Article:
I have had friends, who have been struggling with how they feel, ask me how the anti-depressants actually helped me. The only way I can describe how they helped me on the road to recovery is to explain; I was able to deal with more. Rather than the smallest thing seeming like a big deal, or a mountain to climb, they became just what they were again; a small thing.
This in turn allowed my mind to start dealing with the other issues that it had to process. Over the course of 15 months the days spent crying became less frequent, and the old 'fighting' spirit started to return, slowly. It was not an overnight cure, the lack of sleep did not assist matters. However, days where we had negative news on J1's diagnosis - which could have knocked me out K-O style - instead meant I cried, had a bad day and was able to move on.
In short, I started to learn to cope.
My doctor had not just prescribed anti-depressants to try and combat my dark days, he also suggested that I needed a healthier diet and some form of exercise as a 'natural' remedy to help lift me up. The diet change was relatively simple. Pre-baby I had always maintained a reasonable diet (my weight does not automatically stay down). Also at one point I had spent a long period being an avid gym attendee.
Although I had good intentions with the exercise I struggled to find the motivation to do something. The only real 'exercise' I enjoyed was going to the gym and at the time I was not in a financial position to join one. Work had allowed me to reduce my hours, but of course with that came a salary reduction. As I worked within the Students' Union at the University I was surrounded by a lot of sport-friendly/financially restrained people. One person suggested that I might like to take up running. It was free, would give me a good dose of happy hormones and some fresh air. They even offered to work out a training plan for me if I so desired! I nearly fell off of my chair laughing. After thanking them for the offer, I explained that I faked a sick note for every 'cross country' session at school and had never even run on the treadmill at the gym. Running was not a sport for me.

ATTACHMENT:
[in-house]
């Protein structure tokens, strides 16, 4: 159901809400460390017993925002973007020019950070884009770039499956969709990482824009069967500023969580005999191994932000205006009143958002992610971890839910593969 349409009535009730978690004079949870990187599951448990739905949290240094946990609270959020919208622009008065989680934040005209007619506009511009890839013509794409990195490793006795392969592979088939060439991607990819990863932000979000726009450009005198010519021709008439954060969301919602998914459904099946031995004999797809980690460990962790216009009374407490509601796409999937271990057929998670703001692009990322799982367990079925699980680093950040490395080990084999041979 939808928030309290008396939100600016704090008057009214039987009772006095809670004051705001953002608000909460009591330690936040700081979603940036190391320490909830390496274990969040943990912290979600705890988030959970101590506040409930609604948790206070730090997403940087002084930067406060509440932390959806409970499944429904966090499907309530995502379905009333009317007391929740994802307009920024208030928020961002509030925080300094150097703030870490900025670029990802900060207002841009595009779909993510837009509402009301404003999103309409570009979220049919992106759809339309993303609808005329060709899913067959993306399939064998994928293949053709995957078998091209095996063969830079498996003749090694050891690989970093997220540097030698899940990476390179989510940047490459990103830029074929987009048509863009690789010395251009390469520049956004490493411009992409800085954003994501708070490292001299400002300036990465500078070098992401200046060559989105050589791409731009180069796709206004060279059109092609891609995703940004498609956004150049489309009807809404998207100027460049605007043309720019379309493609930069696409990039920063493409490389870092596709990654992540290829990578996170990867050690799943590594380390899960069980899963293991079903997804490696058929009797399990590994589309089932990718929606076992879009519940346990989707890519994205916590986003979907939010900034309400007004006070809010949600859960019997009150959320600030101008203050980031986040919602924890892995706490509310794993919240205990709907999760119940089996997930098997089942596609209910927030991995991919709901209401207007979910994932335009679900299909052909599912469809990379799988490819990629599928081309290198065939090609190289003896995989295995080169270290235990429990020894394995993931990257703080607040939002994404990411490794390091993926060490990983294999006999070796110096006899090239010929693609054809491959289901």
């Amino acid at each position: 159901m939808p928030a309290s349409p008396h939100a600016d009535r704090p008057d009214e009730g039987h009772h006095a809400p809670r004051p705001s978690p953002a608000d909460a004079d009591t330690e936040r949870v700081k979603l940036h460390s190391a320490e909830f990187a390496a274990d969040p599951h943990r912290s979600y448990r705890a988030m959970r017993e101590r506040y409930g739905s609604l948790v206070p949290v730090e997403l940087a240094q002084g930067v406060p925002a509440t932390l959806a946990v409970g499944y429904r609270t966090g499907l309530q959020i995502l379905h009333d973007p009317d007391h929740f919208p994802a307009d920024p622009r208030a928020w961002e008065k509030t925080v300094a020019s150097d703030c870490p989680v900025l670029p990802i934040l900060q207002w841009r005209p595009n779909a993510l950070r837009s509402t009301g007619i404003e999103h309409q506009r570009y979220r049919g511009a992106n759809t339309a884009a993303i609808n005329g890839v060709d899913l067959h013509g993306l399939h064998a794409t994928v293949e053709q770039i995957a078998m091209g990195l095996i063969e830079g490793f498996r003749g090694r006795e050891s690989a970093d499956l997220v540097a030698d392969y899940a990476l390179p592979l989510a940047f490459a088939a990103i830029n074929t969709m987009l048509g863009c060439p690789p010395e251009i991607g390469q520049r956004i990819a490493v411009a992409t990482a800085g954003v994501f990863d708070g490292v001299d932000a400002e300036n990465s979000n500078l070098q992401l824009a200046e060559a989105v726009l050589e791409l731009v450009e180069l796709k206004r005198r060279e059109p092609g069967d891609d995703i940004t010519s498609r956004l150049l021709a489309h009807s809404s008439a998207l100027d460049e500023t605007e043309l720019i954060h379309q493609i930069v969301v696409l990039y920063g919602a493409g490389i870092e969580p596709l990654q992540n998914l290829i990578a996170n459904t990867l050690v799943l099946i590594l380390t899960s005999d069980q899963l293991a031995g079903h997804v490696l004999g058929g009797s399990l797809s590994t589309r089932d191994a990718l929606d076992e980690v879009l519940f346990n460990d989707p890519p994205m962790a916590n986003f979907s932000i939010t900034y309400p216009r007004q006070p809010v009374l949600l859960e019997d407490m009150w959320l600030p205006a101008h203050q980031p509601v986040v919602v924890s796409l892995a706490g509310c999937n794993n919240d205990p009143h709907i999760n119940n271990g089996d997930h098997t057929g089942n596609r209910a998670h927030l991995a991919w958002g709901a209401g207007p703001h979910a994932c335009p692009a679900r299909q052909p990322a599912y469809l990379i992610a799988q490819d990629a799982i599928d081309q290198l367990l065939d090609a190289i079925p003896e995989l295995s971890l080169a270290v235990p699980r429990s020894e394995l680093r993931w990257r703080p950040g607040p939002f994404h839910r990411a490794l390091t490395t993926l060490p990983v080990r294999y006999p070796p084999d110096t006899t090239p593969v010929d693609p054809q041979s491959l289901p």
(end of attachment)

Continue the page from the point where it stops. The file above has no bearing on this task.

Although I was starting to feel better I still did not feel strong enough to take up offers of social occasions with friends. I wasn't ready to run the risk of being required to openly discuss J1's condition, or even worse have to deal with their sympathy. Additionally I found, after an 'attempt' at trying to tell certain people, they got very upset. I felt they were expecting me to be strong enough to help them deal with their grief. I didn't have that sort of strength so went back to my withdrawn method. At work, people were appropriately avoiding asking anything too personal. They stuck to 'How's J1 doing, ok?' allowing me to answer with a simple 'Yes, thank you for asking' - which was about as much as I could cope with. I was thankful for the polite and reserved trait of the English.
It was on another Saturday evening at home, researching a charity website, that I came across the 'How You Can Help?' section. The site listed different 'Adventures' that you could sign up to, such as; Walking the Great Wall of China; Trek Kilimanjaro; Cycle to Paris. One caught my eye in particular 'Trek the Inca Trail - Peru'. It looked just, stunning.
I printed off the details and slept on the idea. When I got up on Sunday the thought of doing something to raise money for charity, charities that were giving us help and support, invigorated me. I felt a bounce in my step that I had wondered would ever return. I had never been very adventurous in choosing holiday destinations, and to be honest it did scare me somewhat. I decided to call a friend who was very well travelled to glean their opinion on the choice of adventure.
I felt nervous approaching someone about something that I wanted to do. I was used to just doing exactly what I chose to. However, I quickly realised that if I was going to do something, as big as what I was setting my sights on, then I was going to need support. I made the call, and my excitement must have been infectious because two hours later I received a message saying - 'Not only do I think it will be good for you, I am going to do it with you!'.
I was even more worried about suggesting the idea to my parents. I was concerned that they would think it was a step too far, considering I had only just started to cope with day to day life. I was not going to be able to do this without their full consent however. I was going to need lots of babysitting agreement so that I could get fit; go away for practise treks; organise the fund-raising side of things and of course go on the trek itself.
I did approach them however. Although I could see uncertainty with a touch of 'We will say yes but I can't see her going through with it' in their eyes, to say 'yes' I think they must have see a twinkle in mine that had been missing for sometime. My mum suggested before I parted with any money registering, I should take a month or two working on getting fit to see if I could - in reality - fit all the training in that would be required.
I agreed. I had read that I would cope better with the altitude issues that would present themselves, if I had a good lung capacity. At the time I could have taken a decent wager that it was currently pretty poor. I looked up what would be the best way to improve it and unsurprisingly the suggestion was; Running. It was time to go back cap in hand to the very kind person that had offered to help me with this very subject.
Little did I know that running was about to become a very real and very important part of my life. How taking on more would in fact help me cope better and how much it would improve my state of mind.